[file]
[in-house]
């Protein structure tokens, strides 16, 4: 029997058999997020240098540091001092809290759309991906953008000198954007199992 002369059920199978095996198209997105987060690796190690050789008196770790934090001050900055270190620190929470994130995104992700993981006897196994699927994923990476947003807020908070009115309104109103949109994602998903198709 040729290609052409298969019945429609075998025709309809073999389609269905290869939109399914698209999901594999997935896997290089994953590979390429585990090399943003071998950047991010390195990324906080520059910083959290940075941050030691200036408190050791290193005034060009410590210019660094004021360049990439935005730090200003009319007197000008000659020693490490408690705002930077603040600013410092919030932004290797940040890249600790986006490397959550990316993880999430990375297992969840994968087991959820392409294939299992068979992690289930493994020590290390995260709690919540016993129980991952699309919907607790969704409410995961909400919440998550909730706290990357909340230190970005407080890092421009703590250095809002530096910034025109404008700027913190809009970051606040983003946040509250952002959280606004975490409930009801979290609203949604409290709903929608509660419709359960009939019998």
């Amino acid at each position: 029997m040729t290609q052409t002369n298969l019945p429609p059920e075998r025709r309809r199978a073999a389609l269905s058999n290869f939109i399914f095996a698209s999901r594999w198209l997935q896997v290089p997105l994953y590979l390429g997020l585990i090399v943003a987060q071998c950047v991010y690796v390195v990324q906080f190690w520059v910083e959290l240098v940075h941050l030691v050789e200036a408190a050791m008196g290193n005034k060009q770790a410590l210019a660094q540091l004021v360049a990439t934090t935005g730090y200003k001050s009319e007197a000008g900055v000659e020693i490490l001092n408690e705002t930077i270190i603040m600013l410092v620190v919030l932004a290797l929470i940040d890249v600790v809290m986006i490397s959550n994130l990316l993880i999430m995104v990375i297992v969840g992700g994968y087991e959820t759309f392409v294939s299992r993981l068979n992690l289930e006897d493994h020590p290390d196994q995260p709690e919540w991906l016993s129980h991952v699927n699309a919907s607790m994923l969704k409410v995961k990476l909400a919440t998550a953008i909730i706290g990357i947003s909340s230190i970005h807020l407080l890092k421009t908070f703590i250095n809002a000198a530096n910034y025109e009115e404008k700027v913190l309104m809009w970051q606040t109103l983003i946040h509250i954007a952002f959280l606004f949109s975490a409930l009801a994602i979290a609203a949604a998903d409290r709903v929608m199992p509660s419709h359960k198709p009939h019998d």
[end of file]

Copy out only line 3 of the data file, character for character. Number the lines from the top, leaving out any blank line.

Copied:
């Amino acid at each position: 029997m040729t290609q052409t002369n298969l019945p429609p059920e075998r025709r309809r199978a073999a389609l269905s058999n290869f939109i399914f095996a698209s999901r594999w198209l997935q896997v290089p997105l994953y590979l390429g997020l585990i090399v943003a987060q071998c950047v991010y690796v390195v990324q906080f190690w520059v910083e959290l240098v940075h941050l030691v050789e200036a408190a050791m008196g290193n005034k060009q770790a410590l210019a660094q540091l004021v360049a990439t934090t935005g730090y200003k001050s009319e007197a000008g900055v000659e020693i490490l001092n408690e705002t930077i270190i603040m600013l410092v620190v919030l932004a290797l929470i940040d890249v600790v809290m986006i490397s959550n994130l990316l993880i999430m995104v990375i297992v969840g992700g994968y087991e959820t759309f392409v294939s299992r993981l068979n992690l289930e006897d493994h020590p290390d196994q995260p709690e919540w991906l016993s129980h991952v699927n699309a919907s607790m994923l969704k409410v995961k990476l909400a919440t998550a953008i909730i706290g990357i947003s909340s230190i970005h807020l407080l890092k421009t908070f703590i250095n809002a000198a530096n910034y025109e009115e404008k700027v913190l309104m809009w970051q606040t109103l983003i946040h509250i954007a952002f959280l606004f949109s975490a409930l009801a994602i979290a609203a949604a998903d409290r709903v929608m199992p509660s419709h359960k198709p009939h019998d």